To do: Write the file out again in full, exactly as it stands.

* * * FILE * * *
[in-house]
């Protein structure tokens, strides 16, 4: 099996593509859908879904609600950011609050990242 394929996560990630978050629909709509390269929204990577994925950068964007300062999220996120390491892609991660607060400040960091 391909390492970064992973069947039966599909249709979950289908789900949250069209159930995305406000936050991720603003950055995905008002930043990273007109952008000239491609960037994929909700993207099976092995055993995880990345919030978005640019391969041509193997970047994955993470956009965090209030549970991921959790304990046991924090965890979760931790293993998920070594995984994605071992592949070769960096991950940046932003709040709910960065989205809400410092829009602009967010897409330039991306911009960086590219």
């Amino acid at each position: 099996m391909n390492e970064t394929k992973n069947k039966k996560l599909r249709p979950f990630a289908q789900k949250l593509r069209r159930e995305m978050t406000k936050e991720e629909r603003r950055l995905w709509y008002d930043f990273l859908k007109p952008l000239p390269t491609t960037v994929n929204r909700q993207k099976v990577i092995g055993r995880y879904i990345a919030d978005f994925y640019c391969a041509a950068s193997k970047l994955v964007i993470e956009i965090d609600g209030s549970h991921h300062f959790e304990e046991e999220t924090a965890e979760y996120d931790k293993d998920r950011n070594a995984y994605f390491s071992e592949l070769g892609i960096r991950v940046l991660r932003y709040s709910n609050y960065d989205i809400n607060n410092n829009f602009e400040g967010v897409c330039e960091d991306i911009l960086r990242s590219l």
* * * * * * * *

[in-house]
């Protein structure tokens, strides 16, 4: 099996593509859908879904609600950011609050990242 394929996560990630978050629909709509390269929204990577994925950068964007300062999220996120390491892609991660607060400040960091 391909390492970064992973069947039966599909249709979950289908789900949250069209159930995305406000936050991720603003950055995905008002930043990273007109952008000239491609960037994929909700993207099976092995055993995880990345919030978005640019391969041509193997970047994955993470956009965090209030549970991921959790304990046991924090965890979760931790293993998920070594995984994605071992592949070769960096991950940046932003709040709910960065989205809400410092829009602009967010897409330039991306911009960086590219």
């Amino acid at each position: 099996m391909n390492e970064t394929k992973n069947k039966k996560l599909r249709p979950f990630a289908q789900k949250l593509r069209r159930e995305m978050t406000k936050e991720e629909r603003r950055l995905w709509y008002d930043f990273l859908k007109p952008l000239p390269t491609t960037v994929n929204r909700q993207k099976v990577i092995g055993r995880y879904i990345a919030d978005f994925y640019c391969a041509a950068s193997k970047l994955v964007i993470e956009i965090d609600g209030s549970h991921h300062f959790e304990e046991e999220t924090a965890e979760y996120d931790k293993d998920r950011n070594a995984y994605f390491s071992e592949l070769g892609i960096r991950v940046l991660r932003y709040s709910n609050y960065d989205i809400n607060n410092n829009f602009e400040g967010v897409c330039e960091d991306i911009l960086r990242s590219l």